Data requirements for assessing the significance of the soil vapor intrusion pathway are evolving, and the collection and interpretation of subslab and near-slab soil-gas samples are under discussion. The potential for different assessment paradigms for aerobically biodegradable and recalcitrant chemicals is also frequently debated. In this work, the soil-gas distribution beneath and around a slab-on-grade building overlying shallow (0.5 to >1.5 m below ground surface) petroleum hydrocarbon-impacted coarse alluvial soils was studied. The study spanned about 12 months, including the sampling of soil-gas hydrocarbon and oxygen concentrations, subslab soil vs. building pressure differentials and included weather conditions. Three-dimensional soil-gas concentration "snapshots" using samples from 79 soil-gas sampling points are presented here. Significant spatial variability was observed with hydrocarbon and oxygen concentrations ranging from about <0.01 to 200 mg/L and 0 to 21% v/v, respectively. The presence of oxygen and the depth to petroleum-impacted soils appeared to be the dominant factors in controlling the soil-gas distribution; the depletion of hydrocarbons over short lateral and vertical distances (<2 m) was observed in the well-oxygenated regions. Composition data suggest preferential biodegradation of lighter compounds at some points, as reflected in the ratio of the masses of chemicals eluting on the gas chromatography between methane and pentane (C1 and C5) and all others after pentane (>C5).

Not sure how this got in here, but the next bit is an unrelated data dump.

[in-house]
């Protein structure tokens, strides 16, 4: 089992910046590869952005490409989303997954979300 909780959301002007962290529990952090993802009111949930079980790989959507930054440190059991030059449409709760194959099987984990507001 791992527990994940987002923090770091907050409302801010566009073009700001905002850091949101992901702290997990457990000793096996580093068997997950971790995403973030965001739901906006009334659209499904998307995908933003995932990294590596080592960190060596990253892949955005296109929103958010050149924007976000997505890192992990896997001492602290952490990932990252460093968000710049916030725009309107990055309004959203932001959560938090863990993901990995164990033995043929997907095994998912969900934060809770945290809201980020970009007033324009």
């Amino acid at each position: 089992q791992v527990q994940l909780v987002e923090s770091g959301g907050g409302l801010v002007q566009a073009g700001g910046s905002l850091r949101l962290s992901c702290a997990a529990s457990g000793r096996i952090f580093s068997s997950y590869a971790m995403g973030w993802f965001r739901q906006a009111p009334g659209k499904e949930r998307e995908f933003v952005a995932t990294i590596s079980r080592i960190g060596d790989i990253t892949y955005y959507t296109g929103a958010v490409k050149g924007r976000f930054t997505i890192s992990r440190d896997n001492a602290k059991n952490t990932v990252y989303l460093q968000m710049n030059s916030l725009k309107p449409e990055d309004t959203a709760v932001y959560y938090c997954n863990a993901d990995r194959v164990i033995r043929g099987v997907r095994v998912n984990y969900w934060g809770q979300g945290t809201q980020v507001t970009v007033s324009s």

ASJC Scopus subject areas
- Civil and Structural Engineering
- Water Science and Technology